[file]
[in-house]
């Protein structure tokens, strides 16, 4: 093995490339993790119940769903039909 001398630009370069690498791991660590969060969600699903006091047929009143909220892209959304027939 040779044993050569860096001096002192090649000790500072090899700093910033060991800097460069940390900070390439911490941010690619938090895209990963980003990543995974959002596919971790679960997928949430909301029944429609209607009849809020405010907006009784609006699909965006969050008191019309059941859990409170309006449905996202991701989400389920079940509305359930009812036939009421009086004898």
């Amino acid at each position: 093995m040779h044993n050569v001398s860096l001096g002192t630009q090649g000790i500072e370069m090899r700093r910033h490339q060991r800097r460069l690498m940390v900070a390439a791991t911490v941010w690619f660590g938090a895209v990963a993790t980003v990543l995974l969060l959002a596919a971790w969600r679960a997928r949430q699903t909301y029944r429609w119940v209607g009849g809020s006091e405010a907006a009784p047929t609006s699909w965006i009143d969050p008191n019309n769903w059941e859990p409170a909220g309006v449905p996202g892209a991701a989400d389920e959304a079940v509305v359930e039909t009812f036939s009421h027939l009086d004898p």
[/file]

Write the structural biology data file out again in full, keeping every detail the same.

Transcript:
[in-house]
């Protein structure tokens, strides 16, 4: 093995490339993790119940769903039909 001398630009370069690498791991660590969060969600699903006091047929009143909220892209959304027939 040779044993050569860096001096002192090649000790500072090899700093910033060991800097460069940390900070390439911490941010690619938090895209990963980003990543995974959002596919971790679960997928949430909301029944429609209607009849809020405010907006009784609006699909965006969050008191019309059941859990409170309006449905996202991701989400389920079940509305359930009812036939009421009086004898």
């Amino acid at each position: 093995m040779h044993n050569v001398s860096l001096g002192t630009q090649g000790i500072e370069m090899r700093r910033h490339q060991r800097r460069l690498m940390v900070a390439a791991t911490v941010w690619f660590g938090a895209v990963a993790t980003v990543l995974l969060l959002a596919a971790w969600r679960a997928r949430q699903t909301y029944r429609w119940v209607g009849g809020s006091e405010a907006a009784p047929t609006s699909w965006i009143d969050p008191n019309n769903w059941e859990p409170a909220g309006v449905p996202g892209a991701a989400d389920e959304a079940v509305v359930e039909t009812f036939s009421h027939l009086d004898p």